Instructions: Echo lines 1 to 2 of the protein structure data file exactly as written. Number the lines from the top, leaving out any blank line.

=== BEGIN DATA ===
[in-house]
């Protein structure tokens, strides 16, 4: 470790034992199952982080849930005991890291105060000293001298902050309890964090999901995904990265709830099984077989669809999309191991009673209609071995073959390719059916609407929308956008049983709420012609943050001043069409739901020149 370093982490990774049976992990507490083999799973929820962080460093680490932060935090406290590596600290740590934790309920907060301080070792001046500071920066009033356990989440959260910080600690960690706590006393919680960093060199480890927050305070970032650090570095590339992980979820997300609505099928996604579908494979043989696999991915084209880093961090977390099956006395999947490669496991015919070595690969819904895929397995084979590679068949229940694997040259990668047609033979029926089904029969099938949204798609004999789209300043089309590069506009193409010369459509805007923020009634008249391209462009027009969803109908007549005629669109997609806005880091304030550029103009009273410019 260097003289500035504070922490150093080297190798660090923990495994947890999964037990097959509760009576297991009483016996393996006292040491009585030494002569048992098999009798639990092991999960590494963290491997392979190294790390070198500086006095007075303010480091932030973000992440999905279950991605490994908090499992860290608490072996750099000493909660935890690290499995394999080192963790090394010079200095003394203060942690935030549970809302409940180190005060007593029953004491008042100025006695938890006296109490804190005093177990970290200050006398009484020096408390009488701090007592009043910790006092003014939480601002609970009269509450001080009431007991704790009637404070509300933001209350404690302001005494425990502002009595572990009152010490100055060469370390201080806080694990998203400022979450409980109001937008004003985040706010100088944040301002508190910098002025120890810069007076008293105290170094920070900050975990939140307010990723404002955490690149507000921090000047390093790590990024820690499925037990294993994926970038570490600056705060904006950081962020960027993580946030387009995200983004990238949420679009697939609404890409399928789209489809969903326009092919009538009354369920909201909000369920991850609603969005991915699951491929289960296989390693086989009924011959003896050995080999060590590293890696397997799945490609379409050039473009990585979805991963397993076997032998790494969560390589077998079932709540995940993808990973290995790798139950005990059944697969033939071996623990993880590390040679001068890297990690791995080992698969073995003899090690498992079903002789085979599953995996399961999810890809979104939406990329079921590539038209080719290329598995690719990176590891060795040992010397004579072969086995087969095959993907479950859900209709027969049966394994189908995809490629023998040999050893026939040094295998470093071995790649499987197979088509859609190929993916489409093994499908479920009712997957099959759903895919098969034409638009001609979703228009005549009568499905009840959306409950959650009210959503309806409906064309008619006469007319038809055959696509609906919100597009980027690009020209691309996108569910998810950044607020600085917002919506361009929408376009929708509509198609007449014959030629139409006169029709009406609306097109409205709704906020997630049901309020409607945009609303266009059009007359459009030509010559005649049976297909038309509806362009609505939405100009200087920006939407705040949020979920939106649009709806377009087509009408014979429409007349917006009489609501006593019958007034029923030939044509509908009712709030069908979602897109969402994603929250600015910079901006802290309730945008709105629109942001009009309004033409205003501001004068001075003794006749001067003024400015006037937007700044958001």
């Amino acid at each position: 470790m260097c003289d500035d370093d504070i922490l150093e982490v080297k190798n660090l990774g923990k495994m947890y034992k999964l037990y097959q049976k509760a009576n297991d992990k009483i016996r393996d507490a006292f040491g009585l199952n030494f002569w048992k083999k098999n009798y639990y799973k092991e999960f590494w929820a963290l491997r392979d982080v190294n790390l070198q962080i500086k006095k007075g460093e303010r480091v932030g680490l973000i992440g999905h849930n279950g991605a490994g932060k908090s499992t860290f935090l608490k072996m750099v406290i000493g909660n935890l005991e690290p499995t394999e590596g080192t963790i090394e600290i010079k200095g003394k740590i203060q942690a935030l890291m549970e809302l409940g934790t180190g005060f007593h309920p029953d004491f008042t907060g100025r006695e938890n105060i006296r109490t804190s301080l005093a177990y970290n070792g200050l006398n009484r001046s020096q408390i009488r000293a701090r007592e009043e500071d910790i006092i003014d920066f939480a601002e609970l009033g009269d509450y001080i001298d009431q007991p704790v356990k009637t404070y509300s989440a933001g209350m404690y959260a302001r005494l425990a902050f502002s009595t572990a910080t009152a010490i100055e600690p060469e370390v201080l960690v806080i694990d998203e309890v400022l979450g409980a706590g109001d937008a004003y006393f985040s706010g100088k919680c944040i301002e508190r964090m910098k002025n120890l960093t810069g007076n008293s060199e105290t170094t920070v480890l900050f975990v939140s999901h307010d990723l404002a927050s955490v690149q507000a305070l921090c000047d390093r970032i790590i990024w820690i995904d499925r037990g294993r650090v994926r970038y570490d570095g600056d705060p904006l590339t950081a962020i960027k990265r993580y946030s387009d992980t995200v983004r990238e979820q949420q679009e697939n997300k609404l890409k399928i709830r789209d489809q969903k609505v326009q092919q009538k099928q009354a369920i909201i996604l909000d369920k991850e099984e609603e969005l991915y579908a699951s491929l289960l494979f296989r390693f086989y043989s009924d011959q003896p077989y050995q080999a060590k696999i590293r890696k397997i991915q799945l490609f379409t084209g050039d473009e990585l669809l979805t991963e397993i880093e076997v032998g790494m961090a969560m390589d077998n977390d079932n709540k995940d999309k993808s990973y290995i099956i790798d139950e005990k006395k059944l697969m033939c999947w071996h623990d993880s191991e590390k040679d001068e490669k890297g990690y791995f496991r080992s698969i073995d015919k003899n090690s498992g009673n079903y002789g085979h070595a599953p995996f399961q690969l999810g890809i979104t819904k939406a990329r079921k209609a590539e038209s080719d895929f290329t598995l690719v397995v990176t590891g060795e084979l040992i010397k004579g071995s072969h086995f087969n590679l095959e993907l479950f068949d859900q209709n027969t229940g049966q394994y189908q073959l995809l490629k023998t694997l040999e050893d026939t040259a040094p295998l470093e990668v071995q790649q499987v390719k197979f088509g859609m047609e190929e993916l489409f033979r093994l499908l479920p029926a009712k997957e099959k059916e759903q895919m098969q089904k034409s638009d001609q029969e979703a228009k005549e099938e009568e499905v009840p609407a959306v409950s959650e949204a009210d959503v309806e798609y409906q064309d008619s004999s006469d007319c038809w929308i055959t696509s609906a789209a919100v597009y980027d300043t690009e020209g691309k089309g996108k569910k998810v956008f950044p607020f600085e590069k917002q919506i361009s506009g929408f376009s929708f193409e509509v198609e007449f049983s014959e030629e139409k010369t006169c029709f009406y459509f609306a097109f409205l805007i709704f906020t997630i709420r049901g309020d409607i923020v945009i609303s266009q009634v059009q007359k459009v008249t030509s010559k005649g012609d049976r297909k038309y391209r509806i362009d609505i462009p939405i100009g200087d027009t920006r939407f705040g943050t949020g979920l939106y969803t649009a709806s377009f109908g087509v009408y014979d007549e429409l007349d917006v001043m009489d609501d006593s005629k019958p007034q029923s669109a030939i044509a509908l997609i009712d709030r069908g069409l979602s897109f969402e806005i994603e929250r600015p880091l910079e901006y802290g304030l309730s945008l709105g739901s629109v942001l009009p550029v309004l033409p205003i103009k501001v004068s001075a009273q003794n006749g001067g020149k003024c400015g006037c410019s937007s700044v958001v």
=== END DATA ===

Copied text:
[in-house]
């Protein structure tokens, strides 16, 4: 470790034992199952982080849930005991890291105060000293001298902050309890964090999901995904990265709830099984077989669809999309191991009673209609071995073959390719059916609407929308956008049983709420012609943050001043069409739901020149 370093982490990774049976992990507490083999799973929820962080460093680490932060935090406290590596600290740590934790309920907060301080070792001046500071920066009033356990989440959260910080600690960690706590006393919680960093060199480890927050305070970032650090570095590339992980979820997300609505099928996604579908494979043989696999991915084209880093961090977390099956006395999947490669496991015919070595690969819904895929397995084979590679068949229940694997040259990668047609033979029926089904029969099938949204798609004999789209300043089309590069506009193409010369459509805007923020009634008249391209462009027009969803109908007549005629669109997609806005880091304030550029103009009273410019 260097003289500035504070922490150093080297190798660090923990495994947890999964037990097959509760009576297991009483016996393996006292040491009585030494002569048992098999009798639990092991999960590494963290491997392979190294790390070198500086006095007075303010480091932030973000992440999905279950991605490994908090499992860290608490072996750099000493909660935890690290499995394999080192963790090394010079200095003394203060942690935030549970809302409940180190005060007593029953004491008042100025006695938890006296109490804190005093177990970290200050006398009484020096408390009488701090007592009043910790006092003014939480601002609970009269509450001080009431007991704790009637404070509300933001209350404690302001005494425990502002009595572990009152010490100055060469370390201080806080694990998203400022979450409980109001937008004003985040706010100088944040301002508190910098002025120890810069007076008293105290170094920070900050975990939140307010990723404002955490690149507000921090000047390093790590990024820690499925037990294993994926970038570490600056705060904006950081962020960027993580946030387009995200983004990238949420679009697939609404890409399928789209489809969903326009092919009538009354369920909201909000369920991850609603969005991915699951491929289960296989390693086989009924011959003896050995080999060590590293890696397997799945490609379409050039473009990585979805991963397993076997032998790494969560390589077998079932709540995940993808990973290995790798139950005990059944697969033939071996623990993880590390040679001068890297990690791995080992698969073995003899090690498992079903002789085979599953995996399961999810890809979104939406990329079921590539038209080719290329598995690719990176590891060795040992010397004579072969086995087969095959993907479950859900209709027969049966394994189908995809490629023998040999050893026939040094295998470093071995790649499987197979088509859609190929993916489409093994499908479920009712997957099959759903895919098969034409638009001609979703228009005549009568499905009840959306409950959650009210959503309806409906064309008619006469007319038809055959696509609906919100597009980027690009020209691309996108569910998810950044607020600085917002919506361009929408376009929708509509198609007449014959030629139409006169029709009406609306097109409205709704906020997630049901309020409607945009609303266009059009007359459009030509010559005649049976297909038309509806362009609505939405100009200087920006939407705040949020979920939106649009709806377009087509009408014979429409007349917006009489609501006593019958007034029923030939044509509908009712709030069908979602897109969402994603929250600015910079901006802290309730945008709105629109942001009009309004033409205003501001004068001075003794006749001067003024400015006037937007700044958001």